Republicans in the Delaware General Assembly are calling for a return to in-person sessions and committee hearings.
They cite last week’s contentious Senate committee hearings on two gun bills as a reason to allow face-to-face interactions and say because COVID-19 vaccination rates are rising, in-person meetings could be done safely.
It has been more than a year since the General Assembly stopped meeting at Legislative Hall in Dover to help curtail the spread of COVID-19, and state statistics say 35% of Delawareans have at least one vaccine shot, the Republicans point out.
Republicans legislators point to last week’s Senate Judiciary Committee meeting on two controversial gun control bills as proof of the flawed system.
“I found that meeting to be disturbing,” said State Senate Minority Whip Brian Pettyjohn, R-Georgetown, in a press release. He sits on the committee.
“Citizens testifying before us were given one-minute to provide testimony, were often cut off in mid-sentence, and were not allowed to engage members of the committee. Proponents of virtual meetings say they allow greater transparency and participation,” he said. “That’s not without merit, yet the dark flipside of virtual meetings is that they allow legislators to wield more control.”
He said the virtual meetings allow the General Assembly to keep citizens at arm’s length and distance themselves from emotional testimony that could not be denied were they in the same room.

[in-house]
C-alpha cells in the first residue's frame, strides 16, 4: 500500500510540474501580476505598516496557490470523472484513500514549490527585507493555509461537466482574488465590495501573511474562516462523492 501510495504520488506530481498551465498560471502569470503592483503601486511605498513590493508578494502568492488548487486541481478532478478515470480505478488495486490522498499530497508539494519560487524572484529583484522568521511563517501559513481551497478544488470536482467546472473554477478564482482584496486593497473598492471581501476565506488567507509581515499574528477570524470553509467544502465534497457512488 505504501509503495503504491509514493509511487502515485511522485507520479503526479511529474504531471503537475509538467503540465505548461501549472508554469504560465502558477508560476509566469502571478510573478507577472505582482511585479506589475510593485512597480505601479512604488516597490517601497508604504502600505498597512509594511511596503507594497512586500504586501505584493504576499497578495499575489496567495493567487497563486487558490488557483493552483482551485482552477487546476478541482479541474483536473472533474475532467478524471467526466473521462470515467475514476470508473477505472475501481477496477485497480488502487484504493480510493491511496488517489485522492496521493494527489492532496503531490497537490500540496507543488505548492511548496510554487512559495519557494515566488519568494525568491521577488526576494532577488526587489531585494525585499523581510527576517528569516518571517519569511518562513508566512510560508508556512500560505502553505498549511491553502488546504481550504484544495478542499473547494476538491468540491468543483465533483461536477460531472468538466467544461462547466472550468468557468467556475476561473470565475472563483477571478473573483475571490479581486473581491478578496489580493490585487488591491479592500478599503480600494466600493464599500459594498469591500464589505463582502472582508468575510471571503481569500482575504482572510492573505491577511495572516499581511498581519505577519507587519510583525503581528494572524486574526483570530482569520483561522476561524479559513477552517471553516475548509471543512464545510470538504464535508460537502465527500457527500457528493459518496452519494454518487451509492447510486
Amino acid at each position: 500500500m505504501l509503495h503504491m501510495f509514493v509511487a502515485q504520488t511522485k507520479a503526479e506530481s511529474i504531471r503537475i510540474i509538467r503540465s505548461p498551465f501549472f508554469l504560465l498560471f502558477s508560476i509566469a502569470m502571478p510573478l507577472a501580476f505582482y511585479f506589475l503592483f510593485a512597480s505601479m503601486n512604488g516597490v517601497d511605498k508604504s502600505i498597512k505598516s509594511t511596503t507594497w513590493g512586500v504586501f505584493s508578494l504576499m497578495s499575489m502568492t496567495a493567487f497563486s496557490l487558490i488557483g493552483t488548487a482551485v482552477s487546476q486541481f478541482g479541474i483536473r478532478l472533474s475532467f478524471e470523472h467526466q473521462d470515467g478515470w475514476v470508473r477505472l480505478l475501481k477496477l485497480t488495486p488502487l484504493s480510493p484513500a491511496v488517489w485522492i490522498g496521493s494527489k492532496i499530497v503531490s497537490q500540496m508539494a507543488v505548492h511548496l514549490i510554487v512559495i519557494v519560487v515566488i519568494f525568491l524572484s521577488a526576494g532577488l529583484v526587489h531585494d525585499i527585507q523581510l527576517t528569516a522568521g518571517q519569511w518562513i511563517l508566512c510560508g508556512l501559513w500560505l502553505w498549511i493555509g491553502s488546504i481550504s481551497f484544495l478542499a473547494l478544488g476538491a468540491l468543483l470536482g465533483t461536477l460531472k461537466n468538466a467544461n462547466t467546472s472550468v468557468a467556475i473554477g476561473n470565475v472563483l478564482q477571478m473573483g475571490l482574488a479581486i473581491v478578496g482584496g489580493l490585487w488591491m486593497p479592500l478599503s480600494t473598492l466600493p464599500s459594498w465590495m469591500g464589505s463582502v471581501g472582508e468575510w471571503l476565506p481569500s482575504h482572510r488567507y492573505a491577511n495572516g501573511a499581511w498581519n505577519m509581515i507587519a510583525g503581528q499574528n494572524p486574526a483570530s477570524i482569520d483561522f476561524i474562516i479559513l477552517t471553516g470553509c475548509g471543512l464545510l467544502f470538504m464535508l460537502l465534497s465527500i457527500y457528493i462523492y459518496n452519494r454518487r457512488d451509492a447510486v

“As it is, committee chairs don’t even have to look at citizens because they have the option of cutting off their video feed.” he said. “Virtual meetings facilitate the discourteous treatment of citizens. That is unacceptable at any time, but even more so when there is no reason we cannot meet in-person.”
The Senate’s Democratic leadership — President Pro Tempore Dave Sokola, D-Newark, Majority Leader Bryan Townsend, D-Bear/Newark and Majority Whip Elizabeth “Tizzy” Lockman, D-Wilmington — said in a press release that they too are all eager to return to in-person meetings in Legislative Hall when it is safe to do so.
“In the meantime, we will not be bullied into delaying legislation broadly supported by Delawareans of both political parties,” the press release aid. “We will not be bullied into putting the public’s health at risk. And we will not be dissuaded from governing, especially at a time when Delaware is just beginning to recover from this pandemic.”
The legislature is currently on its Easter Break and will return to session April 20. This year’s session ends June 30.
The Republicans said that Delaware’s work to safeguard the public from COVID-19 has meant that 177,694 people have been fully vaccinated, while another 160,985 people have partial protection from a first dose of a two-shot vaccine. In addition, nearly 91,000 Delawareans have some acquired immunity because they’ve had the virus.
State House Minority Whip Tim Dukes, R-Laurel, said the time has come for lawmakers to return, especially as those 16 years old and older can now sign up for and receive vaccines.
“It seems appropriate for the legislature to set a hard date to again meet where the members of the public can witness our proceedings and impact the process by testifying and meeting with their elected officials,” Duke said in the press release.
The General Assembly now is majority Democratic and the Senate has a supermajority, meaning Democrats can vote through legislation there without a single Republican vote. There has been bipartisan legislation that members of both parties have helped pass, and one measure introduced by a Democrat — a personal income tax hike by Rep. John Kowalko, D-Newark, failed. But by and large, the Democrats can have their way with legislation.